Half of workers want to delay retirement, but don’t think about long-term health

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Half (48%) of UK workers want to delay retirement beyond the age of 65, but many do not think about the long-term health consequences of their lifestyle choices, potentially putting their old age plans at risk.

Only 28% of workers in the UK want to give up work completely when they reach state pension age – the lowest proportion in Europe, according to pensions and investment firm Aegon.

But while 40% were concerned about their health in older age, only 46% thought about the effect their lifestyle choices would have on their long-term health.

The motivation for continuing to work longer was not solely for financial reasons: 55% felt working longer would keep them active and their brain alert, while 37% said they enjoyed their work, the survey of 16,000 people across 15 countries found.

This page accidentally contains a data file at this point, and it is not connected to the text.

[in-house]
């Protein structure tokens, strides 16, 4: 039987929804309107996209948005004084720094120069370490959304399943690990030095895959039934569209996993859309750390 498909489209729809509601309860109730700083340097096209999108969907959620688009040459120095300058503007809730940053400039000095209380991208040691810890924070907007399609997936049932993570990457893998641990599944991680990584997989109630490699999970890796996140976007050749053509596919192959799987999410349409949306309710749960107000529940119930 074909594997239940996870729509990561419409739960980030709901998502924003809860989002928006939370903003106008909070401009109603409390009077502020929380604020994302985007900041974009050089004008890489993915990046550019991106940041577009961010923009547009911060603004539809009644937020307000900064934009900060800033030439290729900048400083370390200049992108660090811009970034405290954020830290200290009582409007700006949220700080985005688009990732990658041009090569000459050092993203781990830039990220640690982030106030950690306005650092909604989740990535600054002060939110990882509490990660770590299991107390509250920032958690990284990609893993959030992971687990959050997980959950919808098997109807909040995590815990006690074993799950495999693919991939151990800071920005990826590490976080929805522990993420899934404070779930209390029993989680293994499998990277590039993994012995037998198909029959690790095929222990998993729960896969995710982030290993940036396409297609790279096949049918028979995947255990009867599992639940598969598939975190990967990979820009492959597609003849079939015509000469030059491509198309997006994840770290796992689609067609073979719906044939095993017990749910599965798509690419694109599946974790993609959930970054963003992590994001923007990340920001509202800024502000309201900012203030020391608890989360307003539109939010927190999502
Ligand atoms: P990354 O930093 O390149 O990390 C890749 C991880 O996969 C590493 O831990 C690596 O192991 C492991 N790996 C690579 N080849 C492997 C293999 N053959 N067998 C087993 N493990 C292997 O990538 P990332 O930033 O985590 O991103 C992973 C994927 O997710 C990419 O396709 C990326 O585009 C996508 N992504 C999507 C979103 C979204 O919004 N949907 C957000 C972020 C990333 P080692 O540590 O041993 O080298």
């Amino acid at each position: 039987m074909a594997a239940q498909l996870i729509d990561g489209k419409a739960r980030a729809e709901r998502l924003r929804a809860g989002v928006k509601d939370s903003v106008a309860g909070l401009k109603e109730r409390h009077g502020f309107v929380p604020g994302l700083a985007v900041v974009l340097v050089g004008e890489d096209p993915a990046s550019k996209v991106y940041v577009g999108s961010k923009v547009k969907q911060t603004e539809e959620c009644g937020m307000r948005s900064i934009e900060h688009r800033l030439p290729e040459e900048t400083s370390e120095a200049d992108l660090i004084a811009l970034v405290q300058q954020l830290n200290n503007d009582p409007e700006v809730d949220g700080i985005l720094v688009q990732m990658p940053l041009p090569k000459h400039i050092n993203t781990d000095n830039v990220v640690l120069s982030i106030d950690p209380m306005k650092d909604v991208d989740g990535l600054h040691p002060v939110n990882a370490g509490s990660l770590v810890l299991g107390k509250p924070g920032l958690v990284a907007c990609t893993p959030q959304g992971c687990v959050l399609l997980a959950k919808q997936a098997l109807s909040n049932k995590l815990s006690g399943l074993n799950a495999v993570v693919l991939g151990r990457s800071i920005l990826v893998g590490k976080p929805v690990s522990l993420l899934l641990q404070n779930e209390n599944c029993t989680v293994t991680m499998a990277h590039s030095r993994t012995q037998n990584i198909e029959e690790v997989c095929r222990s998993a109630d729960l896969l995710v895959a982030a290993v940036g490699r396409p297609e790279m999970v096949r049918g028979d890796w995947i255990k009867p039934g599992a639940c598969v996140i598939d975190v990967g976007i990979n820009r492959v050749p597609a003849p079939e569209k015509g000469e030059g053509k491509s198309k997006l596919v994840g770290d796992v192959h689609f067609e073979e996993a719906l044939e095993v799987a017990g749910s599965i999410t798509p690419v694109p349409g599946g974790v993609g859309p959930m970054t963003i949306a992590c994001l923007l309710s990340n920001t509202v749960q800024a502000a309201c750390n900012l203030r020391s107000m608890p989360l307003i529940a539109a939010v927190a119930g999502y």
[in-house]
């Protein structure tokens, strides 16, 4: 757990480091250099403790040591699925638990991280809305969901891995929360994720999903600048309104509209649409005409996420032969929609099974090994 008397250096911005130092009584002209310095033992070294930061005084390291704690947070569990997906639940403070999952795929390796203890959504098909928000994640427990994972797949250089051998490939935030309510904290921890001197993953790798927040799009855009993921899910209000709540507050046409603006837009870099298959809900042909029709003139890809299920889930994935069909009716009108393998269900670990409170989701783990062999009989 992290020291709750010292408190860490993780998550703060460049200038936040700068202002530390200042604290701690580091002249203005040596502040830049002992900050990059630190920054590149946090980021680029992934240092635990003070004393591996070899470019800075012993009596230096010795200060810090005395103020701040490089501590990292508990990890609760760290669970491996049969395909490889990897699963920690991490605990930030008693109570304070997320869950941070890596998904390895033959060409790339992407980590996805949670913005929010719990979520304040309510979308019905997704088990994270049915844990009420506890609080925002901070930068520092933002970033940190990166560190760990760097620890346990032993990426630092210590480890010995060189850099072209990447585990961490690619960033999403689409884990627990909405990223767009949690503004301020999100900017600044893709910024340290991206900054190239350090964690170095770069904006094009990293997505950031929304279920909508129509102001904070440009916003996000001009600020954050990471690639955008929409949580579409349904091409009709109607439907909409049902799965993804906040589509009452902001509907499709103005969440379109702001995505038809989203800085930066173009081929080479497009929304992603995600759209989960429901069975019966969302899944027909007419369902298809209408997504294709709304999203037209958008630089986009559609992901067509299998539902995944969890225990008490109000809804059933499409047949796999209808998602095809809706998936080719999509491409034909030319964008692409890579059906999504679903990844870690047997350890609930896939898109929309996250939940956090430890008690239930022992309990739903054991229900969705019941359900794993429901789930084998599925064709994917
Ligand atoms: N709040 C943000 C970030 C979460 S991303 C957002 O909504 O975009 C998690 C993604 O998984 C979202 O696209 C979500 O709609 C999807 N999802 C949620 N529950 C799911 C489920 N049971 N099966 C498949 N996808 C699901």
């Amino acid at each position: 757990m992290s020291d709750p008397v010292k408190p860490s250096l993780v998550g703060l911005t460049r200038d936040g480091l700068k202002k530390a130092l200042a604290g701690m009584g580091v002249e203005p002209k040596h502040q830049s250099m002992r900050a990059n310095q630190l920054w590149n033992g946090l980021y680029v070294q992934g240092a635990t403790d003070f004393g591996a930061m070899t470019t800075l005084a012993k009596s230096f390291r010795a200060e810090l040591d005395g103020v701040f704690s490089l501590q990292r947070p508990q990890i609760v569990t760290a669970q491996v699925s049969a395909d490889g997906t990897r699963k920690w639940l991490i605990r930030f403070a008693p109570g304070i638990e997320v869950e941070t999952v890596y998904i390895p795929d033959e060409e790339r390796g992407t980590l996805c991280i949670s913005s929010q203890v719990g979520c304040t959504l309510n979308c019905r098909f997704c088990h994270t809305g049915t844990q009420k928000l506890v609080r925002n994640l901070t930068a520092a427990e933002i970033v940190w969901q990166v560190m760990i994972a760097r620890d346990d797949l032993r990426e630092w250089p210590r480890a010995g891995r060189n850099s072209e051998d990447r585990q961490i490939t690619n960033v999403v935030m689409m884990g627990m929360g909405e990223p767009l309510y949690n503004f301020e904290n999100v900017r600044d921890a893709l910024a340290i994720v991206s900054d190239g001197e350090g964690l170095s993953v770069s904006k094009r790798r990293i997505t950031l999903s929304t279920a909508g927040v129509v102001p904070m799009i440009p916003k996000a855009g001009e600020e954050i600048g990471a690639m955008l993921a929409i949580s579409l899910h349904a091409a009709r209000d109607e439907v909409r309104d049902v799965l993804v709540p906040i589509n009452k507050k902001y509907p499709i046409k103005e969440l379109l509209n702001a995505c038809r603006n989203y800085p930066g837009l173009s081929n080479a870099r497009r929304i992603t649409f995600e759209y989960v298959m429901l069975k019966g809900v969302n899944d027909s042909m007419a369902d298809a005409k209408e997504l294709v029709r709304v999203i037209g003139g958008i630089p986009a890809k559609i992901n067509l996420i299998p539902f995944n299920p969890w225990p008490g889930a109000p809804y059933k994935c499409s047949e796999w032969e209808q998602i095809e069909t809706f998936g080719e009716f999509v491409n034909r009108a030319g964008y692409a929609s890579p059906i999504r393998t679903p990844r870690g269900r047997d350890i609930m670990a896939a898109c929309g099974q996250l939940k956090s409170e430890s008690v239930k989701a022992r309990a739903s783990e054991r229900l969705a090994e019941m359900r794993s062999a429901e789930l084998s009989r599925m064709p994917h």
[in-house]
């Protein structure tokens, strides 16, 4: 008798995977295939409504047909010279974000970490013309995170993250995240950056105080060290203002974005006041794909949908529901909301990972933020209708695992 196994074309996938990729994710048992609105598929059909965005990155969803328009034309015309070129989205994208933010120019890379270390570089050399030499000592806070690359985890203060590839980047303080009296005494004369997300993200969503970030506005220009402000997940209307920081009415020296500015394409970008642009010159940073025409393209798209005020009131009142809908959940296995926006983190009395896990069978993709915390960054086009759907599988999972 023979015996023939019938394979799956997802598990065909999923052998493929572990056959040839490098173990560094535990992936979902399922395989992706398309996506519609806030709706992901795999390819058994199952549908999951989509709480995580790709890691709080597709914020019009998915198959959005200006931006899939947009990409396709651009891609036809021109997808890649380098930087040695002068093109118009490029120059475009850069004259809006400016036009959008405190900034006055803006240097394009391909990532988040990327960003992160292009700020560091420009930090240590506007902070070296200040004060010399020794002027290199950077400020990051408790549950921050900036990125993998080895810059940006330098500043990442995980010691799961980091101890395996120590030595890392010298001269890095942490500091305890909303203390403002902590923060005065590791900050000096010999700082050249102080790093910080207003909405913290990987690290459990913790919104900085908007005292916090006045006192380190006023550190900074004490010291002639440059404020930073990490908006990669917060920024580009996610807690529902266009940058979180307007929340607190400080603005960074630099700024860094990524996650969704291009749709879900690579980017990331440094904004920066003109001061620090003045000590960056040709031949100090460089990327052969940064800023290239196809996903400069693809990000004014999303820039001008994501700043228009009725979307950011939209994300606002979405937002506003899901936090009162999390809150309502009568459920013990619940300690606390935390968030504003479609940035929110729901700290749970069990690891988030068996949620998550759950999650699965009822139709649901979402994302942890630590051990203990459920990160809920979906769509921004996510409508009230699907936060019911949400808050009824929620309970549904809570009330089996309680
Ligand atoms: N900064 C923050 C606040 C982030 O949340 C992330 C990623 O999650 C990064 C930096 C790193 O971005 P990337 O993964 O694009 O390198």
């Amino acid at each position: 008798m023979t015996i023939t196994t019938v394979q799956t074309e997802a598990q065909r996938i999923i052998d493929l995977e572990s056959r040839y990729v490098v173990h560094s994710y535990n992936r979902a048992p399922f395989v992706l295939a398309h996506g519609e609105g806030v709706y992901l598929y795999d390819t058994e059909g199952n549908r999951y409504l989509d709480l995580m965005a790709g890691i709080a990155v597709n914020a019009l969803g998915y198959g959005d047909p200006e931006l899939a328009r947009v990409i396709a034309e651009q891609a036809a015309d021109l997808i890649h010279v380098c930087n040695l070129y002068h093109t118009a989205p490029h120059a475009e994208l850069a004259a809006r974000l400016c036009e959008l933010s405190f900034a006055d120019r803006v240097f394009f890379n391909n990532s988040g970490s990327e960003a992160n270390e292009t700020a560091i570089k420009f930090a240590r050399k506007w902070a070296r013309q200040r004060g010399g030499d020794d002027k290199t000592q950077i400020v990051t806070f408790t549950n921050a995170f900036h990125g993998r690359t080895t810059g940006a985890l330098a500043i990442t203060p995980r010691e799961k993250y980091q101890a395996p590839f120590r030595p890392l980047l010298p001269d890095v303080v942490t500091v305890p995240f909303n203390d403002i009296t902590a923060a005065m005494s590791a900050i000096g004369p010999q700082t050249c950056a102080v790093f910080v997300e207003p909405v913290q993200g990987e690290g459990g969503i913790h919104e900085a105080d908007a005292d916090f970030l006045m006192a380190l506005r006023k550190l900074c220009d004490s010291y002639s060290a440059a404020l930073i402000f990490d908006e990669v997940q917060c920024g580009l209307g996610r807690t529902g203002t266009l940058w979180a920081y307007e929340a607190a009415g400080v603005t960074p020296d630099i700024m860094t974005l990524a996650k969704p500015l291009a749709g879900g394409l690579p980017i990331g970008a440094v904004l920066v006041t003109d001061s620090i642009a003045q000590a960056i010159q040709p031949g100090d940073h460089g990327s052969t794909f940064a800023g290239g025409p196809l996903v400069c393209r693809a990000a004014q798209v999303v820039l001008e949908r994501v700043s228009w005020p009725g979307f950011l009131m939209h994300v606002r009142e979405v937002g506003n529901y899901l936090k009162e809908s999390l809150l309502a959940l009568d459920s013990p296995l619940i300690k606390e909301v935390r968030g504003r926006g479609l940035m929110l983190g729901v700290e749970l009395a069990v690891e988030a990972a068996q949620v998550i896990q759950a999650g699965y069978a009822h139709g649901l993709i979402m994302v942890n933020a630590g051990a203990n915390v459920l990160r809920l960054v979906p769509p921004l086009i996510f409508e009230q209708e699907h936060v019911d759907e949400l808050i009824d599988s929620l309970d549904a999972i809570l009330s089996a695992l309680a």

Declining physical health was the biggest retirement concern among workers (48%), followed by Alzheimer’s disease or dementia (41%) and running out of money (40%).

Kate Smith, head of pensions at Aegon, said the increasing state pension age might explain why some workers thought they would have to delay retirement, but many recognised the association between health and remaining in employment.

She said: “People are increasingly redefining their working years and time spent in retirement, choosing to blend work commitments with more free time as they transition into retirement.

“Today’s generation of workers recognise that one of the best way to protect their health is to remain active and that work can be part of an active life.”

However, research published earlier this year found older workers faced an increased risk of conditions like coronary heart disease, chronic lung disease and depression if they thought they had been discriminated against because of their age, which could change their plans to work for longer.

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